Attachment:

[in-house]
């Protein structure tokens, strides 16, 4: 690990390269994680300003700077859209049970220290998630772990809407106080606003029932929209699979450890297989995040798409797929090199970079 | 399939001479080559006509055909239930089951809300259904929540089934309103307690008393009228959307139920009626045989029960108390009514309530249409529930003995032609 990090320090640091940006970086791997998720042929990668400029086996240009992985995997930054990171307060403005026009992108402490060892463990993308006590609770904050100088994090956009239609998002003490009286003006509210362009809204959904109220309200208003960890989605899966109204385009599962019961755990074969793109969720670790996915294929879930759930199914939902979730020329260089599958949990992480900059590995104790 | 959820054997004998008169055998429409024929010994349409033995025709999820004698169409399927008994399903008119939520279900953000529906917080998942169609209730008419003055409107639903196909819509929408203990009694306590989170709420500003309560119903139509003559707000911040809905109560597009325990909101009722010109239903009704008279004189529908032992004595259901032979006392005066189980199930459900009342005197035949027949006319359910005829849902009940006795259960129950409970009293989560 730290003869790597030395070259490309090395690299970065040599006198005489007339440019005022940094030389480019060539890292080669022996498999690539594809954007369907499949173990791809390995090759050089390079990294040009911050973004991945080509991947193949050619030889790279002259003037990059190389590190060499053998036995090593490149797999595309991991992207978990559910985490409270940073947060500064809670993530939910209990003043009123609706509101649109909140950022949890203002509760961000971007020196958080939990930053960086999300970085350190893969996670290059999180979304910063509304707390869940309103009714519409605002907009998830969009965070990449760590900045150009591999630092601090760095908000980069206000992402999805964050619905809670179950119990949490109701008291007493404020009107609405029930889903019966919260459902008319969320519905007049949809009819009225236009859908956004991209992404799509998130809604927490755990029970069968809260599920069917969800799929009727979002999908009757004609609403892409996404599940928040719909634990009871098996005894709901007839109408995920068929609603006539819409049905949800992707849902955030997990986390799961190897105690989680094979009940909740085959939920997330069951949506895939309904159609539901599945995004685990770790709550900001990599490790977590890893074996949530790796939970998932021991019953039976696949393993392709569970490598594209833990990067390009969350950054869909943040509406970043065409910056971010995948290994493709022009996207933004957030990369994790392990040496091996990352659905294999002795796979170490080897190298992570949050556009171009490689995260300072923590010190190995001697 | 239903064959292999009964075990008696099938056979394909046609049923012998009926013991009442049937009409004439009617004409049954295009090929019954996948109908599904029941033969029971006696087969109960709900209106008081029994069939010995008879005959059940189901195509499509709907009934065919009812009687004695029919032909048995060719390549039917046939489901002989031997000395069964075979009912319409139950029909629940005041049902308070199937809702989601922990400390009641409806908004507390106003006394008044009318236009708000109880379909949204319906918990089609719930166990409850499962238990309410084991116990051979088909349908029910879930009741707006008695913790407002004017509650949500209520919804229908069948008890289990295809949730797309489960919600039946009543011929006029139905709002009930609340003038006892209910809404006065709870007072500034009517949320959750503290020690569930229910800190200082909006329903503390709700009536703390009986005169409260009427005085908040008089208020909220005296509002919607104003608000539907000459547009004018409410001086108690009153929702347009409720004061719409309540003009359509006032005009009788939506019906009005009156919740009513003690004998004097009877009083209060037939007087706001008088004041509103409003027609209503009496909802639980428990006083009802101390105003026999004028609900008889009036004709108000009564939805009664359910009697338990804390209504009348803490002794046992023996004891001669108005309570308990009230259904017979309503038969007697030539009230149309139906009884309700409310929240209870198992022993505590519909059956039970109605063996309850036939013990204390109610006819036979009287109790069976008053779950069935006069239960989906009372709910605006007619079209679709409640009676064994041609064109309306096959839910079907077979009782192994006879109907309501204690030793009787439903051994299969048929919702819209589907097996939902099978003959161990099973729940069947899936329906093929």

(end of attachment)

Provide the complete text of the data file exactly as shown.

[in-house]
């Protein structure tokens, strides 16, 4: 690990390269994680300003700077859209049970220290998630772990809407106080606003029932929209699979450890297989995040798409797929090199970079 | 399939001479080559006509055909239930089951809300259904929540089934309103307690008393009228959307139920009626045989029960108390009514309530249409529930003995032609 990090320090640091940006970086791997998720042929990668400029086996240009992985995997930054990171307060403005026009992108402490060892463990993308006590609770904050100088994090956009239609998002003490009286003006509210362009809204959904109220309200208003960890989605899966109204385009599962019961755990074969793109969720670790996915294929879930759930199914939902979730020329260089599958949990992480900059590995104790 | 959820054997004998008169055998429409024929010994349409033995025709999820004698169409399927008994399903008119939520279900953000529906917080998942169609209730008419003055409107639903196909819509929408203990009694306590989170709420500003309560119903139509003559707000911040809905109560597009325990909101009722010109239903009704008279004189529908032992004595259901032979006392005066189980199930459900009342005197035949027949006319359910005829849902009940006795259960129950409970009293989560 730290003869790597030395070259490309090395690299970065040599006198005489007339440019005022940094030389480019060539890292080669022996498999690539594809954007369907499949173990791809390995090759050089390079990294040009911050973004991945080509991947193949050619030889790279002259003037990059190389590190060499053998036995090593490149797999595309991991992207978990559910985490409270940073947060500064809670993530939910209990003043009123609706509101649109909140950022949890203002509760961000971007020196958080939990930053960086999300970085350190893969996670290059999180979304910063509304707390869940309103009714519409605002907009998830969009965070990449760590900045150009591999630092601090760095908000980069206000992402999805964050619905809670179950119990949490109701008291007493404020009107609405029930889903019966919260459902008319969320519905007049949809009819009225236009859908956004991209992404799509998130809604927490755990029970069968809260599920069917969800799929009727979002999908009757004609609403892409996404599940928040719909634990009871098996005894709901007839109408995920068929609603006539819409049905949800992707849902955030997990986390799961190897105690989680094979009940909740085959939920997330069951949506895939309904159609539901599945995004685990770790709550900001990599490790977590890893074996949530790796939970998932021991019953039976696949393993392709569970490598594209833990990067390009969350950054869909943040509406970043065409910056971010995948290994493709022009996207933004957030990369994790392990040496091996990352659905294999002795796979170490080897190298992570949050556009171009490689995260300072923590010190190995001697 | 239903064959292999009964075990008696099938056979394909046609049923012998009926013991009442049937009409004439009617004409049954295009090929019954996948109908599904029941033969029971006696087969109960709900209106008081029994069939010995008879005959059940189901195509499509709907009934065919009812009687004695029919032909048995060719390549039917046939489901002989031997000395069964075979009912319409139950029909629940005041049902308070199937809702989601922990400390009641409806908004507390106003006394008044009318236009708000109880379909949204319906918990089609719930166990409850499962238990309410084991116990051979088909349908029910879930009741707006008695913790407002004017509650949500209520919804229908069948008890289990295809949730797309489960919600039946009543011929006029139905709002009930609340003038006892209910809404006065709870007072500034009517949320959750503290020690569930229910800190200082909006329903503390709700009536703390009986005169409260009427005085908040008089208020909220005296509002919607104003608000539907000459547009004018409410001086108690009153929702347009409720004061719409309540003009359509006032005009009788939506019906009005009156919740009513003690004998004097009877009083209060037939007087706001008088004041509103409003027609209503009496909802639980428990006083009802101390105003026999004028609900008889009036004709108000009564939805009664359910009697338990804390209504009348803490002794046992023996004891001669108005309570308990009230259904017979309503038969007697030539009230149309139906009884309700409310929240209870198992022993505590519909059956039970109605063996309850036939013990204390109610006819036979009287109790069976008053779950069935006069239960989906009372709910605006007619079209679709409640009676064994041609064109309306096959839910079907077979009782192994006879109907309501204690030793009787439903051994299969048929919702819209589907097996939902099978003959161990099973729940069947899936329906093929």